The Spanish Flu of 1918, which caused a pandemic, is estimated to have killed about 2% of the world population, a death toll greater than the military deaths of World War I and World War II combined. Though they obviously would have lacked the technology and healthcare to do much about it, was there any way that public health officials could have foreseen that global plague?
Yes, possibly, suggests a new paper in the journal Annals of Epidemiology. A mostly mild wave of influenza cases early in 1918 could have served as a herald of the doom to come later that year.
In the northern hemisphere, flu season begins around October and lasts through March. But in 1918, what epidemiologists refer to as a "herald wave" of mild influenza cases occurred across the U.S., Americas, and Europe during the spring and summer. The moniker "Spanish Influenza" stuck because of the large number of cases in Spain.
What made the wave of influenza cases unusual was not only the timing but its high transmissibility. The basic reproduction number, R0, refers to the average number of people to whom one person will spread an infectious disease. Regular, seasonal influenza has an R0 of 1.2 to 1.5, but the herald wave had an R0 of 2.0 to 4.8. (By comparison, measles -- one of the most infectious diseases known -- has an R0 of 12 to 18.)
Another unusual feature of the early herald wave of influenza was the type of victim. The most severe cases typically occurred in young, healthy adults. Victims' skin would often turn bluish, and some patients' bodies were so ravaged by the disease that their lungs began to bleed. Sudden death was not uncommon and could occur within 24 to 48 hours of the onset of symptoms. There were even reports of people dying within four hours.
But those were the worst cases. Most influenza infections early in 1918 were mild. However, when autumn returned, and the influenza season was back in full swing, the Spanish Flu became catastrophic.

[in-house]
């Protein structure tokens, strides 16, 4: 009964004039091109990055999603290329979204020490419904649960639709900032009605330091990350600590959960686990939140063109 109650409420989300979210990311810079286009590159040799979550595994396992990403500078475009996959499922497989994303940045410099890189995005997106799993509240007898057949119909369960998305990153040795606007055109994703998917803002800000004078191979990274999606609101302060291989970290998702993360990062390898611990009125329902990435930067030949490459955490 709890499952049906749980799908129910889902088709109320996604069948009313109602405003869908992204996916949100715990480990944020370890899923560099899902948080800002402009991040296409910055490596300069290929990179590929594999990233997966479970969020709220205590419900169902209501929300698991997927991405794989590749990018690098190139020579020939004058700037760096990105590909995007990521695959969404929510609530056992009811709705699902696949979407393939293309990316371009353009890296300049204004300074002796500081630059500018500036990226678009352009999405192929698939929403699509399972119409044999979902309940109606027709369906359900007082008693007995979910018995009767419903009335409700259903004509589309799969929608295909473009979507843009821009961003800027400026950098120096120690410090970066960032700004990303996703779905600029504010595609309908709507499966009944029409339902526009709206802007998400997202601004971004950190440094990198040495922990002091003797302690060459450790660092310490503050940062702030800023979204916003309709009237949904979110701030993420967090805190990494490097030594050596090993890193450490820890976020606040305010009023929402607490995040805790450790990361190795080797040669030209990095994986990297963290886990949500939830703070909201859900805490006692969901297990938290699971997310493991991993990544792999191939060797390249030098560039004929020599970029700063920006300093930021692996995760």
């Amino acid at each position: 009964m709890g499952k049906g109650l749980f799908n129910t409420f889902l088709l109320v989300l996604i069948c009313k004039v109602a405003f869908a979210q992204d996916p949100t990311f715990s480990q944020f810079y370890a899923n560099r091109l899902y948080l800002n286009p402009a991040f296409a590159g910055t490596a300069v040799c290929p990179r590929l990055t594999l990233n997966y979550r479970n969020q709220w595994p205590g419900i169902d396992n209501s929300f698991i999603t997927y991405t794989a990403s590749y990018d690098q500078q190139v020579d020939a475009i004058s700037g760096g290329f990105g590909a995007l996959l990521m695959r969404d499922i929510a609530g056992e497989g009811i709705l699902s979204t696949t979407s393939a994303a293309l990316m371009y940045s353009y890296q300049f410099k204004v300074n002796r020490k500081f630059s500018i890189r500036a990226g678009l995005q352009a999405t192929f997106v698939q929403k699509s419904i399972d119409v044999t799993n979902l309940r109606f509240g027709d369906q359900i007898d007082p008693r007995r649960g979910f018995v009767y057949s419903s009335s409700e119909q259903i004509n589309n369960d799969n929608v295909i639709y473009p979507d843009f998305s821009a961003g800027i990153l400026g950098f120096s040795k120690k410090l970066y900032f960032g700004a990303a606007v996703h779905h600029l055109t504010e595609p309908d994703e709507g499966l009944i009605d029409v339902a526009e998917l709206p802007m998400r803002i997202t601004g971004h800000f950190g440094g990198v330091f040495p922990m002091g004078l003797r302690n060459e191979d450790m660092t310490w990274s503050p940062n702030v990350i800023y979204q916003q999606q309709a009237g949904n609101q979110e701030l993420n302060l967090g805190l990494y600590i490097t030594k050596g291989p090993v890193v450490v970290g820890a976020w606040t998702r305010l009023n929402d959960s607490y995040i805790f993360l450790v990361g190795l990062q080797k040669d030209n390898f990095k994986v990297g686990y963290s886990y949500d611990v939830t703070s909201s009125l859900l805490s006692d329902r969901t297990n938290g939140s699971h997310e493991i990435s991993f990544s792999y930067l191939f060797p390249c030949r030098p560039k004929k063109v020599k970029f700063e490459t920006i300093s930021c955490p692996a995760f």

Once again, young people were hit particularly hard. The figure on the right shows excess mortality rates per 10,000 people in New York City from influenza in 1918. The early herald wave (blue line) was far less lethal than the autumn wave (red line). Note that people aged 15-44 were about two to three times likelier to die in the autumn wave (red line) than people aged 45 and older. This stands in stark contrast to seasonal influenza, which tends to kill older people.
People who acquired influenza during the herald wave were quite lucky. The authors estimate that these people were 56% to 89% less likely to die in the fall, effectively "vaccinating" these survivors against the deadlier autumn wave.
The most compelling explanation for the unusual lethality pattern of the 1918 Spanish flu is known as the "recycling hypothesis." According to this hypothesis, older people were spared because decades earlier, they had been exposed to an influenza virus similar to the one that circled the globe in 1918. This hypothesis is supported by the fact that older people in isolated populations -- such as the native populations in Alaska and the Pacific Islands -- were not spared.
Beware the Herald Wave
In 2009, the world experienced another influenza pandemic, albeit far less lethal than the one in 1918. It is estimated that up to 203,000 people died, with most deaths occurring in younger people (i.e., people under the age of 65).
The authors conclude that "early pandemic waves of mild nature may in fact be the rule rather than exceptions." That may be useful information for predicting the next pandemic, a notoriously tricky task for epidemiologists. Those who come down with a mild case of the flu in the spring or summer may serve as a warning to the rest of us. Beware the herald wave.
Source: Lone Simonsen, Gerardo Chowell, Viggo Andreasen, Robert Gaffey, John Barry, Don Olson, Cécile Viboud. "A Review of Herald Pandemic Waves in 1918: Importance for Contemporary Pandemic Response Strategies." Annals of Epidemiology. Published online: March 2018. doi: 10.1016/j.annepidem.2018.02.013